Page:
Such success and diversity of motivation is not down to luck – that would be a lottery win worth celebrating as well – but is down (or up?) to a careful and heavily-worked on juxtaposition between the individual and the group: We all have our own disciplines, paradigms, methodologies, epistemologies and basic approaches to that beast of a topic – sustainability – but we all appreciate the other person’s perspective as legitimate and heuristic, and we try not to shout down others, or discriminate work for their poor English – something I am particularly grateful for. Tolerance and working to support each other is essential for any of the personal, and individual, and deserved successes that motivate us to pretend Sisyphus was wrong yesterday.
But diversity is not enough, one of the hallmarks of CES are, as you would expect, its people and the common values we share. They include
– a concern for urgent improvements towards sustainability that, as a value, defines us as individuals in society, but also the future of our lifestyles and the planetary systems we leech of.
– a naïve believe that we can make a meaningful difference towards a positive tomorrow, a nicer world, a better place, a smarter way of “living well within our limits” (including the elegant ambiguity worthy of a different blog of whether we should live really well or should live very clearly within the limits?). And for most, a track record on making changes that belie the very naivety.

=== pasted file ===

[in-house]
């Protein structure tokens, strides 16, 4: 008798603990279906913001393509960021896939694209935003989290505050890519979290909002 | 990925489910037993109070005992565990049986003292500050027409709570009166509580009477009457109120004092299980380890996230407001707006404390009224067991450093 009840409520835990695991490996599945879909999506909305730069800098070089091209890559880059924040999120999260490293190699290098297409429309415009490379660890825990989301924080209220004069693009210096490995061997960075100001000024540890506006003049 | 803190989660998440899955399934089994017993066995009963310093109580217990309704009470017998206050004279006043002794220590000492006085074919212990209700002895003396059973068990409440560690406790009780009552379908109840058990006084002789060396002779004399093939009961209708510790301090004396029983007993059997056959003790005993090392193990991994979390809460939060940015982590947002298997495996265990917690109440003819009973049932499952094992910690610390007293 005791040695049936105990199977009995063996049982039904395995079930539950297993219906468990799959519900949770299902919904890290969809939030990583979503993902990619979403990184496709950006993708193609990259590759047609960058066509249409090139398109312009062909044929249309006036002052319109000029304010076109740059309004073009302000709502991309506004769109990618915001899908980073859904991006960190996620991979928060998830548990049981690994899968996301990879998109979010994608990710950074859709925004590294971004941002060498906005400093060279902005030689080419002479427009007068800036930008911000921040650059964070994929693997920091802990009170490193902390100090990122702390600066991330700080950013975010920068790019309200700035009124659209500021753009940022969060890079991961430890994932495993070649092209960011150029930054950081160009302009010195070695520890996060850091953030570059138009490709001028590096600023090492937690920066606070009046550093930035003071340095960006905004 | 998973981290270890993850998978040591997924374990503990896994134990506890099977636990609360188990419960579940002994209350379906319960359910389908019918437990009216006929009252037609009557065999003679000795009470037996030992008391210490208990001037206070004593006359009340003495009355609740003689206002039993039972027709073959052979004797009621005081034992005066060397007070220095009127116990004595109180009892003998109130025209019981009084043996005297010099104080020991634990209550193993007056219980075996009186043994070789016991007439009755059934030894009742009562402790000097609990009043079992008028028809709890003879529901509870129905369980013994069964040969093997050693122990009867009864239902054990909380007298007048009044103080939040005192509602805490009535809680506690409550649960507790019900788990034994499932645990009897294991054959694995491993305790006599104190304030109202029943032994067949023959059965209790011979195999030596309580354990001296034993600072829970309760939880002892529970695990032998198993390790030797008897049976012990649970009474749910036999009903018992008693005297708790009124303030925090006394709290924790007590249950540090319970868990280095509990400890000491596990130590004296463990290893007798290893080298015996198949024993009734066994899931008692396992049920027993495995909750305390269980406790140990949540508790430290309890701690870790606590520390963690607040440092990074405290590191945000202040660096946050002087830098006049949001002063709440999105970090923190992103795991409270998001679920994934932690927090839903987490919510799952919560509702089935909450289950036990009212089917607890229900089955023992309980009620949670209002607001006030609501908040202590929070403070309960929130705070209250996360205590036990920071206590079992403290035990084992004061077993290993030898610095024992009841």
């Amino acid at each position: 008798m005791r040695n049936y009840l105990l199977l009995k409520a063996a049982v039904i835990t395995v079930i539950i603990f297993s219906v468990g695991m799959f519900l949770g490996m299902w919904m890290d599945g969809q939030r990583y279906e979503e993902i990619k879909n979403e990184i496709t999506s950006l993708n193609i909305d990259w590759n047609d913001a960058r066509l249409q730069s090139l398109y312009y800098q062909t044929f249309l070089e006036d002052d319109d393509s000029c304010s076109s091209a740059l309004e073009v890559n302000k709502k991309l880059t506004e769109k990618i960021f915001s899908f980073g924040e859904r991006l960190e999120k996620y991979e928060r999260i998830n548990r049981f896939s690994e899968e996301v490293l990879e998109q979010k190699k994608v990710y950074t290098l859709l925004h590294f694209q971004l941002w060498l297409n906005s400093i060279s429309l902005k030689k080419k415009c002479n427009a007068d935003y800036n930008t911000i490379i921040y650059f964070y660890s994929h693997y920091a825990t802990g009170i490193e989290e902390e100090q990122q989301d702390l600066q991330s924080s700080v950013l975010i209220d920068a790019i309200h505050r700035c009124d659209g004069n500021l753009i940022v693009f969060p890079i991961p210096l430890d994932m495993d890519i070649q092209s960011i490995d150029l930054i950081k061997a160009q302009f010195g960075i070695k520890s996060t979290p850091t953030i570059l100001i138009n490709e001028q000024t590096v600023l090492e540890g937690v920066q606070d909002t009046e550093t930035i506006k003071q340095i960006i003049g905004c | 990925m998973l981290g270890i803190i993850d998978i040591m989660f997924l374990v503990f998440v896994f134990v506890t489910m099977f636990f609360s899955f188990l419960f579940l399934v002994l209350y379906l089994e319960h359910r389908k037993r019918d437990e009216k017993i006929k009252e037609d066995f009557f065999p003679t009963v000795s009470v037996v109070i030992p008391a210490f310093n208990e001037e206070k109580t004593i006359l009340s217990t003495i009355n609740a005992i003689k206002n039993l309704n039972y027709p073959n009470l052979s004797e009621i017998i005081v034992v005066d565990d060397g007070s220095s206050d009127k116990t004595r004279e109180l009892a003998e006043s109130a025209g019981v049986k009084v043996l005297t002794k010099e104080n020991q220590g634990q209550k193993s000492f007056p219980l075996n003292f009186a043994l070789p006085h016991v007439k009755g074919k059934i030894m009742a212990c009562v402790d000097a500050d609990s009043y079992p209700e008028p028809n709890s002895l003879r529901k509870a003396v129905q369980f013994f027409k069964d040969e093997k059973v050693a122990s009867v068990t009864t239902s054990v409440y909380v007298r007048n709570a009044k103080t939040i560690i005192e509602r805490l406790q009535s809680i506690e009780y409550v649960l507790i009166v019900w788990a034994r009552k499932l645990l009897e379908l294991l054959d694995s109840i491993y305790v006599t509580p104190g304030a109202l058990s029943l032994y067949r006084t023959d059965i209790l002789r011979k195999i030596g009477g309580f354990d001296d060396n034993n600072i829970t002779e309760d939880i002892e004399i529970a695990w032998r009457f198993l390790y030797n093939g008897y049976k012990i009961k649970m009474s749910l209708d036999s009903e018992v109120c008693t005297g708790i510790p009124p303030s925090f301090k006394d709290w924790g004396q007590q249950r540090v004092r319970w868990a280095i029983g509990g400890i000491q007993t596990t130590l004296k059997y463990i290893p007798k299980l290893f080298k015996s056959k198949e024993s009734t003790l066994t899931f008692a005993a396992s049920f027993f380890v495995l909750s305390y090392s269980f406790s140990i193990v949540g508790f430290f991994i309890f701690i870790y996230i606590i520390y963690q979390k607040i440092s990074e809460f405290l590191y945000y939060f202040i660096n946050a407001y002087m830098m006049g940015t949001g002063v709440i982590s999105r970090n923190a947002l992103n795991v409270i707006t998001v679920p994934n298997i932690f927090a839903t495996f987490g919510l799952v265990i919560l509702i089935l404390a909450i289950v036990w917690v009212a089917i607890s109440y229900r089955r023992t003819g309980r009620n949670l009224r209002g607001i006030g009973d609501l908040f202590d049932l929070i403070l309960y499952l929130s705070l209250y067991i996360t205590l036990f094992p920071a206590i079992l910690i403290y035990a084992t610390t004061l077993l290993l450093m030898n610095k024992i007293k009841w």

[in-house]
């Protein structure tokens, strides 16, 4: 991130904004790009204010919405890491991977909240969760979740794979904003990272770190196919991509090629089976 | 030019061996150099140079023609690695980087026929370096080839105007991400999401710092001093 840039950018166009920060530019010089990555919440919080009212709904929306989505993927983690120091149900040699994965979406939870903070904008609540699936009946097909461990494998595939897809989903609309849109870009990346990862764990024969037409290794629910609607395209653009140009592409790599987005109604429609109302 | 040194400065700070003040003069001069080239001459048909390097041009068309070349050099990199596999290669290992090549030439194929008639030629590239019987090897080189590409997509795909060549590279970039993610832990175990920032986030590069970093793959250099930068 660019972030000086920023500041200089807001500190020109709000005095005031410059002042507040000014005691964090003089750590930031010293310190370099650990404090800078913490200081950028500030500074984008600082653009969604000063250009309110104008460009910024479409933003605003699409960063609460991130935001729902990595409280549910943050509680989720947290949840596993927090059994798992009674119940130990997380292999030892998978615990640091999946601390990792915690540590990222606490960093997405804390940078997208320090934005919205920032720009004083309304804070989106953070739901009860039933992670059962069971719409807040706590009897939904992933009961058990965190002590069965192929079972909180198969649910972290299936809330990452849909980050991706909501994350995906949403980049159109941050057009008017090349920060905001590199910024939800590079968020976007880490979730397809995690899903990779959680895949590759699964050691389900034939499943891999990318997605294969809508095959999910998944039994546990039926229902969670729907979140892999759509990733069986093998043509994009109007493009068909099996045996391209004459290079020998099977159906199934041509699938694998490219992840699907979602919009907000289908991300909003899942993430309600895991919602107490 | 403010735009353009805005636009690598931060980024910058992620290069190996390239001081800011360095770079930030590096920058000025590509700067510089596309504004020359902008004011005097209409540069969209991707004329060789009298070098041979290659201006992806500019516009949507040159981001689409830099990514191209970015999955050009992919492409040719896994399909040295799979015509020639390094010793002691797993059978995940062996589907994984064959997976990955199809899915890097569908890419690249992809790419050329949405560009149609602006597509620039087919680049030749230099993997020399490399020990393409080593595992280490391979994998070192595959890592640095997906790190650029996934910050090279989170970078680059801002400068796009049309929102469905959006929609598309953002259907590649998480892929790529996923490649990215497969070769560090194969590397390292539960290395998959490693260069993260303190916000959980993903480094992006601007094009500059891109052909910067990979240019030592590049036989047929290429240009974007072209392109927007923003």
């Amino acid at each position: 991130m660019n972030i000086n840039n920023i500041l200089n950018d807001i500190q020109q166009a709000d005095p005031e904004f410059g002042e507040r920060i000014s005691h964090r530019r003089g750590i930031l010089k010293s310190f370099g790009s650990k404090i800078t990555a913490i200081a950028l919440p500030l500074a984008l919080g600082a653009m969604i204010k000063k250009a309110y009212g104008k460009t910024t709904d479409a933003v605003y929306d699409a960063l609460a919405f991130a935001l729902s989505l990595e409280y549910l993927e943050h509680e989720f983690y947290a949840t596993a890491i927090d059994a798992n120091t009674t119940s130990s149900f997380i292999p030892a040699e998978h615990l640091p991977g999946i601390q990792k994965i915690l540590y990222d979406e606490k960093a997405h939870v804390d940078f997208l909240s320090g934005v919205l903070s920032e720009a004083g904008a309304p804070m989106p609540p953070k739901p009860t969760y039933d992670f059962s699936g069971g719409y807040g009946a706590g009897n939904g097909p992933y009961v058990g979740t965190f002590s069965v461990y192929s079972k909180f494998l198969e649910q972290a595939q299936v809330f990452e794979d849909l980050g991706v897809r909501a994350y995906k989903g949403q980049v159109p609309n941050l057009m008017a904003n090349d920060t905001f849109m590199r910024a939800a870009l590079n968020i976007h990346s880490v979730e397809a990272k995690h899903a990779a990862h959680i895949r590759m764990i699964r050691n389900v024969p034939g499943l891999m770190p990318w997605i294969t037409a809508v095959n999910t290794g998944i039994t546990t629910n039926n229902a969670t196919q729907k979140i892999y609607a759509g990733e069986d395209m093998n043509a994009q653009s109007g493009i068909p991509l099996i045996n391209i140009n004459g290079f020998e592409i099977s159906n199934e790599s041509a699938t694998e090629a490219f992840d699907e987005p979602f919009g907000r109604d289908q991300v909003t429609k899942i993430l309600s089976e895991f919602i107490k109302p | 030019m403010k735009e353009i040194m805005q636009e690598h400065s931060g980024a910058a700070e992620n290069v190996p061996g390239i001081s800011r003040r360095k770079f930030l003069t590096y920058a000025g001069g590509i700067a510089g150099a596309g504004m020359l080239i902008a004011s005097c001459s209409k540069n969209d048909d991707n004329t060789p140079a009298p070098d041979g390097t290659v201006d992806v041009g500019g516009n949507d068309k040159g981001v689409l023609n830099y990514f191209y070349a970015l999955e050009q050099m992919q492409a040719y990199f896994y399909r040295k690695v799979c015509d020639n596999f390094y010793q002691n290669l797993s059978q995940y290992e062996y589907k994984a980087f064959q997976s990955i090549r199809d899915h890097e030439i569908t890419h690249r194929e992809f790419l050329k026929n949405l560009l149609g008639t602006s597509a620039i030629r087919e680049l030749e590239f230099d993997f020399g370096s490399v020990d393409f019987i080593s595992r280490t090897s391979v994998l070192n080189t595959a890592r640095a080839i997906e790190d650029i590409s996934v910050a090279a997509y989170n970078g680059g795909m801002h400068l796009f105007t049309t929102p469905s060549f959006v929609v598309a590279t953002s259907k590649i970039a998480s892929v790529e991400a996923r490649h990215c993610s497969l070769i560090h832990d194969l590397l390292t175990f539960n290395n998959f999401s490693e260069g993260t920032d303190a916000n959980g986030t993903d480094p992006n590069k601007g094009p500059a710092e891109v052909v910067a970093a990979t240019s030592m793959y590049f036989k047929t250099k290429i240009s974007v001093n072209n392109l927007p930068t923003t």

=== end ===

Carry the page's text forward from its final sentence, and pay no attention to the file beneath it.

– a passionate disregard for authority in the quest for practical answers.
– a sense of humour and a quirkiness that is based on shared values and an understanding that photographic evidence for some parties are better never generated in the first place.
– a joy of listening, of trying things out, of experimenting, of figuring out what works and what does not.
So CES has seen many people come and go, has tried to figure out problems with inherent creativity, lateral thinking and burning the midnight lamp at both ends – and of mixing too many metaphors than is good for the argument. Yes, the many hours most of us spent staring at the computer with inevitable social, family and personal opportunity costs should not be forgotten. For every shining and bright star within CES, there are individuals who support, contribute, chip in, “leave alone” etc that make such stellar performance significant, some are even peers. All gratitude and thanks to such friends who never quite get the praise and recognition they deserve. And this is in addition to the hundreds of people who we taught who, I assume arrogantly, carry some of our core ideas further than we ever could.
I have not seen a place that comes close to our uniqueness. It would be remarkable to meet one. But there are (at least) two assumptions within this that are changing and thus worth considering: one is that our constellation of (work and environmental) ethics uniquely coalesce towards the remarkable beast that is CES; the other is that CES is today as it was 25 years ago. Both are wrong, both ask questions about the fabric of CES in and for the future. Our first challenge was survival and establishing ourselves and we can look back with the deserved pride of reflecting an – evidently – successful start and genesis. Our next challenge is pushing the agenda and the narratives further again and again and with the generous and very appreciated network of individuals and organisations that we met and who like us enough. And doing that with skill and style in a way that allows individuals to stare retirement down without CES getting sclerotic. This, coincidentally, is the agenda that emerges when baby-boomers meet sustainability.
Enjoy the next ¼ century. It’ll be great.